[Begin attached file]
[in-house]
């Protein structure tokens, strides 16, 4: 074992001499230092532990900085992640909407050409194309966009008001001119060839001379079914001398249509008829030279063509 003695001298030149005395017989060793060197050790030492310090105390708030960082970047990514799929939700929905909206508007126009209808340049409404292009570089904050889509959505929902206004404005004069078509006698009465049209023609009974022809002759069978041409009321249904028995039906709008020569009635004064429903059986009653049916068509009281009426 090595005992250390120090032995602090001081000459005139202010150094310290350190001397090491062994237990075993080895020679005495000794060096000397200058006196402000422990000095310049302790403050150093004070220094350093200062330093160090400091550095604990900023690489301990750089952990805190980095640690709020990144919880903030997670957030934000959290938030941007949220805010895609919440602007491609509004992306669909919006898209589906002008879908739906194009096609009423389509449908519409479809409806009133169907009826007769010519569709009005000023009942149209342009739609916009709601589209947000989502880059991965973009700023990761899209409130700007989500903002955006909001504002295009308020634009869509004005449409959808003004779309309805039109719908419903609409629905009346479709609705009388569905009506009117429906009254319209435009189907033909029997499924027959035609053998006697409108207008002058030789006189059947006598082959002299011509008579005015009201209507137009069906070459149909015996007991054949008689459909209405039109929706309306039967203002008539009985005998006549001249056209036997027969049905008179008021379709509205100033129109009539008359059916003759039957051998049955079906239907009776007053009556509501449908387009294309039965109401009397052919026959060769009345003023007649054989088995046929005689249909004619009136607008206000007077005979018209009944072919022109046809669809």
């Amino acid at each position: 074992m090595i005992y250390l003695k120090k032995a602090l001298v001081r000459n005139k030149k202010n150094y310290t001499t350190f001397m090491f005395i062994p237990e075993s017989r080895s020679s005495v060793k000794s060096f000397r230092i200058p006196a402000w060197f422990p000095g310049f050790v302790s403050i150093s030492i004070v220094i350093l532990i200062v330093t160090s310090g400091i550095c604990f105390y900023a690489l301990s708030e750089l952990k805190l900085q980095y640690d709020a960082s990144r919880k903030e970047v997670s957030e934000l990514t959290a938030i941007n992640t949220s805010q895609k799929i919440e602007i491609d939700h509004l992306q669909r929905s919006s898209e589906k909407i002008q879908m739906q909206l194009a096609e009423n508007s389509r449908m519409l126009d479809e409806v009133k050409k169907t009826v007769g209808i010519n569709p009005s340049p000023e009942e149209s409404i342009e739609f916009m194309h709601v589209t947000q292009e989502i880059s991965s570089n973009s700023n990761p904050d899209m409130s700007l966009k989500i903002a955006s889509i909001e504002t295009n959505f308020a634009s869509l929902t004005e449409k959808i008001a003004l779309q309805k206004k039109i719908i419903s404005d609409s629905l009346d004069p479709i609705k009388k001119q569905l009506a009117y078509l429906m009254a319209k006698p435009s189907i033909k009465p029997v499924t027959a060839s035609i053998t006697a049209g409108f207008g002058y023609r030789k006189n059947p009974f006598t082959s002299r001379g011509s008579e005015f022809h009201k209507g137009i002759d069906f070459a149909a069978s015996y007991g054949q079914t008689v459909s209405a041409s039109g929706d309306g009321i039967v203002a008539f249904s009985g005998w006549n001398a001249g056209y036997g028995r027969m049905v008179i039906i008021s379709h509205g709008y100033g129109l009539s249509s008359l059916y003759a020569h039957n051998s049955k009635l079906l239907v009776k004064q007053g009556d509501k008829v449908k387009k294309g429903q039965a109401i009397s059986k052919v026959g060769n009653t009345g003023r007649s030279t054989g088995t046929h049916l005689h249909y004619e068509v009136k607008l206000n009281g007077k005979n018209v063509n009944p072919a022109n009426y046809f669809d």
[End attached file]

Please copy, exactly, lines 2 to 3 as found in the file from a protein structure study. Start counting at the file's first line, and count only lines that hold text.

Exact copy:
């Protein structure tokens, strides 16, 4: 074992001499230092532990900085992640909407050409194309966009008001001119060839001379079914001398249509008829030279063509 003695001298030149005395017989060793060197050790030492310090105390708030960082970047990514799929939700929905909206508007126009209808340049409404292009570089904050889509959505929902206004404005004069078509006698009465049209023609009974022809002759069978041409009321249904028995039906709008020569009635004064429903059986009653049916068509009281009426 090595005992250390120090032995602090001081000459005139202010150094310290350190001397090491062994237990075993080895020679005495000794060096000397200058006196402000422990000095310049302790403050150093004070220094350093200062330093160090400091550095604990900023690489301990750089952990805190980095640690709020990144919880903030997670957030934000959290938030941007949220805010895609919440602007491609509004992306669909919006898209589906002008879908739906194009096609009423389509449908519409479809409806009133169907009826007769010519569709009005000023009942149209342009739609916009709601589209947000989502880059991965973009700023990761899209409130700007989500903002955006909001504002295009308020634009869509004005449409959808003004779309309805039109719908419903609409629905009346479709609705009388569905009506009117429906009254319209435009189907033909029997499924027959035609053998006697409108207008002058030789006189059947006598082959002299011509008579005015009201209507137009069906070459149909015996007991054949008689459909209405039109929706309306039967203002008539009985005998006549001249056209036997027969049905008179008021379709509205100033129109009539008359059916003759039957051998049955079906239907009776007053009556509501449908387009294309039965109401009397052919026959060769009345003023007649054989088995046929005689249909004619009136607008206000007077005979018209009944072919022109046809669809």
């Amino acid at each position: 074992m090595i005992y250390l003695k120090k032995a602090l001298v001081r000459n005139k030149k202010n150094y310290t001499t350190f001397m090491f005395i062994p237990e075993s017989r080895s020679s005495v060793k000794s060096f000397r230092i200058p006196a402000w060197f422990p000095g310049f050790v302790s403050i150093s030492i004070v220094i350093l532990i200062v330093t160090s310090g400091i550095c604990f105390y900023a690489l301990s708030e750089l952990k805190l900085q980095y640690d709020a960082s990144r919880k903030e970047v997670s957030e934000l990514t959290a938030i941007n992640t949220s805010q895609k799929i919440e602007i491609d939700h509004l992306q669909r929905s919006s898209e589906k909407i002008q879908m739906q909206l194009a096609e009423n508007s389509r449908m519409l126009d479809e409806v009133k050409k169907t009826v007769g209808i010519n569709p009005s340049p000023e009942e149209s409404i342009e739609f916009m194309h709601v589209t947000q292009e989502i880059s991965s570089n973009s700023n990761p904050d899209m409130s700007l966009k989500i903002a955006s889509i909001e504002t295009n959505f308020a634009s869509l929902t004005e449409k959808i008001a003004l779309q309805k206004k039109i719908i419903s404005d609409s629905l009346d004069p479709i609705k009388k001119q569905l009506a009117y078509l429906m009254a319209k006698p435009s189907i033909k009465p029997v499924t027959a060839s035609i053998t006697a049209g409108f207008g002058y023609r030789k006189n059947p009974f006598t082959s002299r001379g011509s008579e005015f022809h009201k209507g137009i002759d069906f070459a149909a069978s015996y007991g054949q079914t008689v459909s209405a041409s039109g929706d309306g009321i039967v203002a008539f249904s009985g005998w006549n001398a001249g056209y036997g028995r027969m049905v008179i039906i008021s379709h509205g709008y100033g129109l009539s249509s008359l059916y003759a020569h039957n051998s049955k009635l079906l239907v009776k004064q007053g009556d509501k008829v449908k387009k294309g429903q039965a109401i009397s059986k052919v026959g060769n009653t009345g003023r007649s030279t054989g088995t046929h049916l005689h249909y004619e068509v009136k607008l206000n009281g007077k005979n018209v063509n009944p072919a022109n009426y046809f669809d």